That ambitious vision, a future in which people can travel to and survive on Mars, means NASA needs practice and can’t do it single-handedly. By the time the agency is ready to send the first astronauts to the moon in a few years, for example, it will have spent about $93 billion on the project, according to a federal watchdog. To become multiplanetary requires a host of other spacefaring nations and commercial partners to develop the lunar economy necessary to support an unprecedented space endeavor.
Regardless of its scientific merits, America didn’t always have the will to keep exploring the moon. While most scientists have continued to value it as a resource for understanding the history of the solar system through its undisturbed geology, politicians have had different perspectives. President Barack Obama gave a speech just 12 years ago suggesting NASA should skip it and focus on flying straight to Mars and other new places, like asteroids.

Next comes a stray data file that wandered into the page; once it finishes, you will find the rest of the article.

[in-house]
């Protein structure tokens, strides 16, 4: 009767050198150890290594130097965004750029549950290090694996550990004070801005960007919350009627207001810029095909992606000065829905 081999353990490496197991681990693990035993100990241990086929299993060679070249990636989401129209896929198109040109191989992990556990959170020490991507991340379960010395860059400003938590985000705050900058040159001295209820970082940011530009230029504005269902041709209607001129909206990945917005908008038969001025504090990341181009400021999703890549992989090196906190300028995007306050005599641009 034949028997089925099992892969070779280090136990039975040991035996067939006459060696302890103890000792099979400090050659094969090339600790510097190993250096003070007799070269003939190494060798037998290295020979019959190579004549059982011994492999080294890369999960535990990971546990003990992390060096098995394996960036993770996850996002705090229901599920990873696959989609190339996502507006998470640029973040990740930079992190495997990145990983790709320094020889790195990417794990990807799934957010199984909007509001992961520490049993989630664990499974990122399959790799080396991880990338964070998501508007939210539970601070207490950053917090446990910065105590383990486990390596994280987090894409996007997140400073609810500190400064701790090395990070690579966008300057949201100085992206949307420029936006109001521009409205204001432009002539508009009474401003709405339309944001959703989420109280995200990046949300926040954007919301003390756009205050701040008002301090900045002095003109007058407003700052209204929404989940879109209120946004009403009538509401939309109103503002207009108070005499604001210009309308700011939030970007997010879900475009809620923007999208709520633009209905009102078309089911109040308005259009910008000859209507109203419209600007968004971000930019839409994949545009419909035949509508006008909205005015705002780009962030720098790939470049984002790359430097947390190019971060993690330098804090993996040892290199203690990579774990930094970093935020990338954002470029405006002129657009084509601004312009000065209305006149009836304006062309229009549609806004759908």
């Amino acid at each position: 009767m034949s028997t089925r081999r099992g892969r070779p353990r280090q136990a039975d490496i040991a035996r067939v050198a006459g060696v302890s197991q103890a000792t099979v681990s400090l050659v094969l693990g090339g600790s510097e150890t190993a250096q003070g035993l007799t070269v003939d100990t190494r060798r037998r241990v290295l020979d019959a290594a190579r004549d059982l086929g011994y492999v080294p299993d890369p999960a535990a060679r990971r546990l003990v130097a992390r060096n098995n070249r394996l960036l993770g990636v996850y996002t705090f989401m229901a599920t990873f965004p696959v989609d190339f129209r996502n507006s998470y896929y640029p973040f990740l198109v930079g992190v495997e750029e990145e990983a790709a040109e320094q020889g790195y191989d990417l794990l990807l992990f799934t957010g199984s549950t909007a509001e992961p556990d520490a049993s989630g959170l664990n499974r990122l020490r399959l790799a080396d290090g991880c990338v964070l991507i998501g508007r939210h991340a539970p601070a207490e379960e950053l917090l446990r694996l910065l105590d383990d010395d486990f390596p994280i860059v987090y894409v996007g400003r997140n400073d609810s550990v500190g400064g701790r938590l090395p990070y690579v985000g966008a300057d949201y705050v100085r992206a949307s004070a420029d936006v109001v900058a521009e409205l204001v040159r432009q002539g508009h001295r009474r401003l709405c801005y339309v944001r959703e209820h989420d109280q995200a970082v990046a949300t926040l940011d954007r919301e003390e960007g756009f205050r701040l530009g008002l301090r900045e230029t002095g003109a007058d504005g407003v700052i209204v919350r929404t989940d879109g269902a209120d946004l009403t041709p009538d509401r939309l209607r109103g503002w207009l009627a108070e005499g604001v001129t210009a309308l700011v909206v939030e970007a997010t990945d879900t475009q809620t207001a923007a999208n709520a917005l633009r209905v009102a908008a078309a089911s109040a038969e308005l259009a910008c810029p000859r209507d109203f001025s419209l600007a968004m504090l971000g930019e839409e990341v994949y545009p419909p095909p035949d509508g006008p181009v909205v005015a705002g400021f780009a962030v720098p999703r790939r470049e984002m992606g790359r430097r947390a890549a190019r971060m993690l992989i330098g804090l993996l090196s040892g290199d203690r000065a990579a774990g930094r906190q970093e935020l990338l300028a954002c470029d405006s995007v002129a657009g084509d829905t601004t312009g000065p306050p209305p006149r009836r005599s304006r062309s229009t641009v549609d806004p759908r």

“I just have to say pretty bluntly here: We’ve been there before,” Obama said.
Why the renewed interest after all these decades?
The discovery of water on the moon — once thought of as an arid wasteland — was the game changer. Suddenly, Earth’s orbiting satellite presented a lot more scientific and money-making possibilities.
Precious moon water
Water frozen in dark craters at the moon’s poles could be mined for drinking water. It could also be split apart into oxygen for breathing and hydrogen for rocket fuel. Some speculate the fuel would not only be used for traditional spacecraft, but perhaps thousands of satellites that companies are putting into space for various purposes.